If you accept the utopian (or is it dystopian?) view of a future where robots will take over our jobs, the next set of questions you must begin to ask is what will we do? Assuming there is nothing for we humans to do, how will we earn the necessary income required to satisfy our daily needs?

There are extremely clever people applying their minds to this as the rest of us run mindlessly into a future we largely expect (and hope) will look very much as it looks today. I’ve written before about whether our education system is failing our children in this regard? Are they really preparing today’s children for a future that we’re told is going to look radically different from our current reality? And different doesn’t mean better. It means radically different.

In a post on the Janus Capital Group blog, policymaker Andy Stern is quoted as saying:

existing government policies have “built a whole social infrastructure based on the concept of a job, and that concept does not work anymore.” In other words, if income goes to technological robots whatever the form, instead of human beings, our culture will change and if so policies must adapt to those changes

As one measure, in the US over the last 16 years, there are 6 million fewer jobs available for the eligible workforce between 25 and 54 years old. In South Africa, according to Statistics South Africa, our unemployment rate was just over 25% in 2006 and is just under 25% in 2016. A small drop, but certainly no significant growth. To change this creeping trend new jobs must be created. To create more jobs we need to see economic growth. But there’s no sign of it anywhere. Not significantly across the board. We keep moving forward, in the hope that a new paradigm shift will occur in the world, and growth will materialise. Even if it does, what do you do with the increasing mechanisation and robotisation taking place at the same time?

Of course, the big item often raised in this conversation is around better education and ensuring people have the right skills. Here’s a quote from the Janus Capital post again…..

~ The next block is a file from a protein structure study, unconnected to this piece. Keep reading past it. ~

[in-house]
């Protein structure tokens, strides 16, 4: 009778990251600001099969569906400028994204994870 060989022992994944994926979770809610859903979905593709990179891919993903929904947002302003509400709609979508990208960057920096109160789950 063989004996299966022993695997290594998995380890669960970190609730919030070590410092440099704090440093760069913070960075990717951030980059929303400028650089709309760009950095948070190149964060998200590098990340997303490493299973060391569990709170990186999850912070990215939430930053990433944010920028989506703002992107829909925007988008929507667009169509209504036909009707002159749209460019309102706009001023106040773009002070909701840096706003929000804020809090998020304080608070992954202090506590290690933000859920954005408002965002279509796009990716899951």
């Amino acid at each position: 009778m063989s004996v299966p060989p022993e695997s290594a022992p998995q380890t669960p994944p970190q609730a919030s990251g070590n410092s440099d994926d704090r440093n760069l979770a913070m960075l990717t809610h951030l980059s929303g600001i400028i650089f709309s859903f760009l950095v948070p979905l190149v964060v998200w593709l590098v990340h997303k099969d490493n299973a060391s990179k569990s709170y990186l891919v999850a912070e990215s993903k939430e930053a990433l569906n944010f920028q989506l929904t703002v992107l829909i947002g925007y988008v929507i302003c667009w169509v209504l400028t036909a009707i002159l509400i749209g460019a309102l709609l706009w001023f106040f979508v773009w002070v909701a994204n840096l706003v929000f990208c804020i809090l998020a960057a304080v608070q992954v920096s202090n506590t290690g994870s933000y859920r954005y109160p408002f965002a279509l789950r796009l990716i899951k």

Retraining and education sound practical and are at the head of every politician’s promised ticket for the yellow brick road, but to be honest folks, I doubt that much of it will be worth the expense. Four years of college for everyone might better prepare them to be a contestant on Jeopardy, but I doubt it’ll create more growth; for the Universities perhaps, but not many good jobs for the students.

If People Can’t Earn Money Then Give Them Money

One solution that’s on the table is Unconditional Basic Income (UBI) which is defined by Wikipedia like so….

An unconditional basic income (also called basic income, basic income guarantee, universal basic income, universal demogrant, or citizen’s income) is a form of social security system in which all citizens or residents of a country regularly receive an unconditional sum of money, either from a government or some other public institution, in addition to any income received from elsewhere.

The biggest challenge facing us is, who pays for it? There aren’t many governments in the world who can adequately support their current welfare systems. What happens when you grow that base of people significantly?  Merrill Lynch predicts 47% of jobs are at risk for replacement in the next 20 years, with positions in the manufacturing and services industries being at the greatest risk. Of course, this number will differ around the world, but it’s one of those ‘when’ not ‘if’ scenarios.

Here’s a video that speaks to this issue